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What is fatphobia?

In a world that's long been deeply influenced by the ideals of diet culture, people with certain body shapes, weights, and sizes experience all manner of shaming, bias, and discrimination. And fatphobia is another expression of these harmful attitudes and behaviors.

Fatphobia can present as humiliating or derogatory words, actions, or suggestions. But learning to recognize it in all of its forms is the first step toward combating fatphobia and teaching fatphobic people how to better treat others.

7
 minute read
Last updated on 
December 26, 2023
Fatphobia
In this article

Fatphobia definition

"Phobia" is often associated with "fear," and that is one way the term can be understood, including in its use in fatphobia. The classic understanding of fatphobia involves the pathological fear of fatness.1

But phobia can also mean an extreme aversion to something, and it's this broader context that has been adopted over the years when it comes to the definition of fatphobia.

The term is sometimes described as anti-fat bias or weight stigma. It refers to an implicit bias of overweight individuals, and this is often rooted in the misguided idea that attaining a thin or fit body type is the ultimate life goal, and presenting as overweight is a sign of moral failing.2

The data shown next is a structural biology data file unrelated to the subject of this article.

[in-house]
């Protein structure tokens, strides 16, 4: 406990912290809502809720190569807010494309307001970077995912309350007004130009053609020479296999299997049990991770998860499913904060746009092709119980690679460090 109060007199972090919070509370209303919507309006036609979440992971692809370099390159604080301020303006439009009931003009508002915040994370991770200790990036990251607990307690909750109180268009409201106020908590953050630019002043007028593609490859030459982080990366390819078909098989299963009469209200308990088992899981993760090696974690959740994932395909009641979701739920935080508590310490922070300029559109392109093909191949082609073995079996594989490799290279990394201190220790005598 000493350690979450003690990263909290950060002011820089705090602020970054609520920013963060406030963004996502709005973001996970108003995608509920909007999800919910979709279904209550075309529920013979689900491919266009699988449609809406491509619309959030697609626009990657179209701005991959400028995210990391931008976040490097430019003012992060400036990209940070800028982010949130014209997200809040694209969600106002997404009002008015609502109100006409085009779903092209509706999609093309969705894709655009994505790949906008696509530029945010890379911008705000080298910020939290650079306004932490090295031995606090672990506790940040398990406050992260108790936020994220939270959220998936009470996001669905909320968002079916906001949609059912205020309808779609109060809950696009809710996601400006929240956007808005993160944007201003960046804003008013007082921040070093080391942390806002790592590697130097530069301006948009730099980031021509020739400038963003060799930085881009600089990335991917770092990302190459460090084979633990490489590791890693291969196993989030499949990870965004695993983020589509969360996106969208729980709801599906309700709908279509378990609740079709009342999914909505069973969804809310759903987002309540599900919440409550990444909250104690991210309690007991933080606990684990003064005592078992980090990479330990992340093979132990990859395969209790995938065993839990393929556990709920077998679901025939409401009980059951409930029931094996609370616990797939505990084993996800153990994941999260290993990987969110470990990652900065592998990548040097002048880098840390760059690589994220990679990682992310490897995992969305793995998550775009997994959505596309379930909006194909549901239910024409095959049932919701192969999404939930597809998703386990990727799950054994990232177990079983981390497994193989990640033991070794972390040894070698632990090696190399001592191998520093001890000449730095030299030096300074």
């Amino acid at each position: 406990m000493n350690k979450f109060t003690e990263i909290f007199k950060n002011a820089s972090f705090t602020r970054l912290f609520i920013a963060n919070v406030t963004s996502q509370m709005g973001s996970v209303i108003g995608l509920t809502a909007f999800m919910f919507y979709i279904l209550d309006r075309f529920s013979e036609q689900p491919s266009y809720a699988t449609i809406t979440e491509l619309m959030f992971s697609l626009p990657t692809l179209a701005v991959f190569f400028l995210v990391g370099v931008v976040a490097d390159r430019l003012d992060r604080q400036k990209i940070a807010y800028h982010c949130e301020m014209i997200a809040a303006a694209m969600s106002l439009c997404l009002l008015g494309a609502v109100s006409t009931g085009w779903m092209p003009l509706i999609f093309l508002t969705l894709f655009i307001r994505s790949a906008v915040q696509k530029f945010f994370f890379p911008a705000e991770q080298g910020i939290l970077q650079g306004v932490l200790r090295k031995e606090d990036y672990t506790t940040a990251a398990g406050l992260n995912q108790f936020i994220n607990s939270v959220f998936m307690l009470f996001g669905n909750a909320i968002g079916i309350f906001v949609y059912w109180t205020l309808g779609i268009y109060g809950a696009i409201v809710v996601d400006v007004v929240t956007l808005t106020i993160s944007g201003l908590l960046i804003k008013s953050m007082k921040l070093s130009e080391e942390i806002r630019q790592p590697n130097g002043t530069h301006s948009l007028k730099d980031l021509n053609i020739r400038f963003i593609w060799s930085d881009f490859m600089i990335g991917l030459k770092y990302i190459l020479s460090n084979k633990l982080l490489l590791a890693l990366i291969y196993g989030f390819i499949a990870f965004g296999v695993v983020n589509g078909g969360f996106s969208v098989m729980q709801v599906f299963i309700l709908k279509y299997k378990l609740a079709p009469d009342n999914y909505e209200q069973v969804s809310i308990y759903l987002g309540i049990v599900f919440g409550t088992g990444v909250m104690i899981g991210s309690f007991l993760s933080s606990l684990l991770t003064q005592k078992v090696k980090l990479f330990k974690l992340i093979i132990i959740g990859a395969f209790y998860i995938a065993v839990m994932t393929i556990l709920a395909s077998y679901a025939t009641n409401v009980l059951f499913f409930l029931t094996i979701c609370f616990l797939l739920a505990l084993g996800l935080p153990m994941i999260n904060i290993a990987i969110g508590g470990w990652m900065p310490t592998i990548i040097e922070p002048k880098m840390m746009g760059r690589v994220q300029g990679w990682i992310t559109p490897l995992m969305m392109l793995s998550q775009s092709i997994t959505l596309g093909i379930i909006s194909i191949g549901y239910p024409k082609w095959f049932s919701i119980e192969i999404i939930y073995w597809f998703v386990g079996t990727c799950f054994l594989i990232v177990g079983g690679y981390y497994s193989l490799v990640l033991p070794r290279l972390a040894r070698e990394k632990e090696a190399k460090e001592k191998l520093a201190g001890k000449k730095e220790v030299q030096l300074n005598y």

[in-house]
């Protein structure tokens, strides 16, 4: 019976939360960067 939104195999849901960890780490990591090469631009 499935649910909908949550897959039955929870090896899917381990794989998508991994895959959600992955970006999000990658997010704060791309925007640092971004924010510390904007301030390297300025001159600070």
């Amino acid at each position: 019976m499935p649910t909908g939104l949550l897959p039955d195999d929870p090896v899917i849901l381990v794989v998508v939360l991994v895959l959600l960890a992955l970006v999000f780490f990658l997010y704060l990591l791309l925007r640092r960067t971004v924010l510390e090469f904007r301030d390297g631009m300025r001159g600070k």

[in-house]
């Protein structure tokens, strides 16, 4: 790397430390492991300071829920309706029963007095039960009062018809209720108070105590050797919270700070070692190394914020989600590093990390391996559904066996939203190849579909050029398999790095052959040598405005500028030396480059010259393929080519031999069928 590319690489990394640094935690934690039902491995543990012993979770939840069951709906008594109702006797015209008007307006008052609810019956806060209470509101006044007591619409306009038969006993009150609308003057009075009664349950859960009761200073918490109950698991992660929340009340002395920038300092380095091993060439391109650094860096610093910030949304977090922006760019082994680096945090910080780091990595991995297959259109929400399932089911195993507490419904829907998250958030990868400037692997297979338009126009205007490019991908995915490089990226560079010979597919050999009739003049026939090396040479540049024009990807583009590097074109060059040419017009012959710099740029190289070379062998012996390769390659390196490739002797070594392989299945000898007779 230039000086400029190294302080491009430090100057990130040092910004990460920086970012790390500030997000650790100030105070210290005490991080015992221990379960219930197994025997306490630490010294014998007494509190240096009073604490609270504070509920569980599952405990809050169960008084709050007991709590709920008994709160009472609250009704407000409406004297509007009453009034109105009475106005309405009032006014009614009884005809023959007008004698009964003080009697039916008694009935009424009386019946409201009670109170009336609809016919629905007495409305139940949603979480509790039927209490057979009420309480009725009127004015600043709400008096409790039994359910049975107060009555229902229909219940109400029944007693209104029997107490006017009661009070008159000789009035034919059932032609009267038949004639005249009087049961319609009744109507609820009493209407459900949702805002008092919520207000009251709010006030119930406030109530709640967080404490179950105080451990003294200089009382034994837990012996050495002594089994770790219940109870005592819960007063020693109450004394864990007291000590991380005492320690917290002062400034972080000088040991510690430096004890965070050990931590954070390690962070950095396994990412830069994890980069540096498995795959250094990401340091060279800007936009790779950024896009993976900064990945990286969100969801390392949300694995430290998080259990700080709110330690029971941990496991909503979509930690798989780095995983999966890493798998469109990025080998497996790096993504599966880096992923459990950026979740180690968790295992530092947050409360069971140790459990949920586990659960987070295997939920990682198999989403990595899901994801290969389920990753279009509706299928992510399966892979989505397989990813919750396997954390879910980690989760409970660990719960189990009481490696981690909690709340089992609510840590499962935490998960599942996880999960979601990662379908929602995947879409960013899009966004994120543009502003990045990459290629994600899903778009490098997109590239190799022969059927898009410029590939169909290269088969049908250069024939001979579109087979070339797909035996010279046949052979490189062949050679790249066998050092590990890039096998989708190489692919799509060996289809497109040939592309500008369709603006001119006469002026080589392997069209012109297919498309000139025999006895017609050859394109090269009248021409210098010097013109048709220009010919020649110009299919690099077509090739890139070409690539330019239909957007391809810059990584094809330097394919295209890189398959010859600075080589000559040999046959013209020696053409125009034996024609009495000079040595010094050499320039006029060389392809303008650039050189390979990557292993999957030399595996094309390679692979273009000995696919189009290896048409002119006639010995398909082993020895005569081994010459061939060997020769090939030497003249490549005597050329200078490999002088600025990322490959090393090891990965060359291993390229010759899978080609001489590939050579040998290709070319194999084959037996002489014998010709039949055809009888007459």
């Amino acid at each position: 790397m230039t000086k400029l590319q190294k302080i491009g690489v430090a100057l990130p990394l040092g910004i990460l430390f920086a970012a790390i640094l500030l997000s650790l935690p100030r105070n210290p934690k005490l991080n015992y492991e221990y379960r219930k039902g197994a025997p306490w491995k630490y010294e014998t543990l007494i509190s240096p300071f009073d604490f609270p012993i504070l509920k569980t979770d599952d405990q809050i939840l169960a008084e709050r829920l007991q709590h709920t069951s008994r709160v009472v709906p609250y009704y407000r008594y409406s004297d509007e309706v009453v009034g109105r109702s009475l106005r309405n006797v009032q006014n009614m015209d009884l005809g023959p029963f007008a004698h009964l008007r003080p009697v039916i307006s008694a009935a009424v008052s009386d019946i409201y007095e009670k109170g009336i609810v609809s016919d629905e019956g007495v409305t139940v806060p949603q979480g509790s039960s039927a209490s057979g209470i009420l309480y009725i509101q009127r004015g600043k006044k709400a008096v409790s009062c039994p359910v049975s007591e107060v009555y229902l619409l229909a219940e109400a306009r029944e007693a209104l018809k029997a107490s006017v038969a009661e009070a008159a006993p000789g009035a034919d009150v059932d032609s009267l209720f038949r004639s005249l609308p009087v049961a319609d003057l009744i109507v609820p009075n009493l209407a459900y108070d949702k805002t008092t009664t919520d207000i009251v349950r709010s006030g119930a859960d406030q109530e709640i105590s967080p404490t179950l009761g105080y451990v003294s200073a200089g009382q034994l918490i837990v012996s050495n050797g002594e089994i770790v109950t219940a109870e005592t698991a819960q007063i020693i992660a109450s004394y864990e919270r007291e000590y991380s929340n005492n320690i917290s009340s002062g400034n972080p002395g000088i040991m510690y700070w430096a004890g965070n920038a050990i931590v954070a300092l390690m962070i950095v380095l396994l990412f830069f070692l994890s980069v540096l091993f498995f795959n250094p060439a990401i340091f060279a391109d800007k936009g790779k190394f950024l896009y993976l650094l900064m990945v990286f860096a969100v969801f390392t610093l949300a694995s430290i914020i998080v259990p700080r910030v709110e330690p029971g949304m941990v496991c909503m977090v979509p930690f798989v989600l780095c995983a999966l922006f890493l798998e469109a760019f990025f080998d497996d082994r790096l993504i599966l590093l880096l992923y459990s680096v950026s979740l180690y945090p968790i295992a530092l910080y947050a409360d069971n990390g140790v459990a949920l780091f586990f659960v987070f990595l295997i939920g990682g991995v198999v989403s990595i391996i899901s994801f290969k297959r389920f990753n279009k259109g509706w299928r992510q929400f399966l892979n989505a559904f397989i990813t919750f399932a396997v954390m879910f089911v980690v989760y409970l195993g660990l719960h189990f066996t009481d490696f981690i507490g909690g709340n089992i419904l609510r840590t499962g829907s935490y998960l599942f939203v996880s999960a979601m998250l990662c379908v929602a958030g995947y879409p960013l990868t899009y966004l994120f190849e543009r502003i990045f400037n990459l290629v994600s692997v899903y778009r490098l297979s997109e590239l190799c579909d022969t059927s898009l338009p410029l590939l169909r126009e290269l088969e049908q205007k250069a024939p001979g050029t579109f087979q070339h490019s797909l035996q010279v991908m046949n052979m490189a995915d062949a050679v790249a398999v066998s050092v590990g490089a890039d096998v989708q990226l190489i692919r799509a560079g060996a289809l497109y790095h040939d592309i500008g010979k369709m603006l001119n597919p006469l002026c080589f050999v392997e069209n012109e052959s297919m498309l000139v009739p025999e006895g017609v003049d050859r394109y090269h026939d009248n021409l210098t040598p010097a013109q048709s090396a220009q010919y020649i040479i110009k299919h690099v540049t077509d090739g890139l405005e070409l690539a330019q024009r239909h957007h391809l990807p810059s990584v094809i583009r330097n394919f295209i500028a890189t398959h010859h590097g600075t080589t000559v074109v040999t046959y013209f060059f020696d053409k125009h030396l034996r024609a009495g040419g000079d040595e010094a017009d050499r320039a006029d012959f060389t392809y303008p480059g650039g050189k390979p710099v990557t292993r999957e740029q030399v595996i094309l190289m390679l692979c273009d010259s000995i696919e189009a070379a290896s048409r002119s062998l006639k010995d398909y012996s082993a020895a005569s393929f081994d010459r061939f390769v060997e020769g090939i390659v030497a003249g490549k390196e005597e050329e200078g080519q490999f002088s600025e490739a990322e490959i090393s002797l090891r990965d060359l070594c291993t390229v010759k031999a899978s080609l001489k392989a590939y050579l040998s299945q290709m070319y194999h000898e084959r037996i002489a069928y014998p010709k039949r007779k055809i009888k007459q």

Where is fatphobia exhibited?

The negative bias toward people living in larger bodies can be expressed in a number of ways and in a number of environments, including:3
  • Healthcare settings
  • Work settings
  • Online and social media
  • School

Many people may also face fatphobia at the gym or restaurants. And sadly, people even report experiencing weight-based comments that are hurtful or negative from friends and family.3

What is the prevalence of fatphobia?

In recent years, battling "obesity" has become an increasingly popular public health initiative. But with it has come the rise of fatphobia and fatphobic attitudes.4

One study found that weight discrimination of all types rose by 66% over the course of a decade, calling it one of the only types of discrimination that is "actively condoned" by society.4

Other studies, conducted in Europe, reported that anywhere from 18.7% to 38% of people considered "obese" experienced weight stigma or fat shaming, while school-aged children considered "obese" were up to 63% more likely to experience bullying.3

What are the effects of fatphobia?

Sadly, fatphobia is more than just emotionally hurtful. Studies show being on the receiving end of this type of bias can have a detrimental effect on mental and physical health.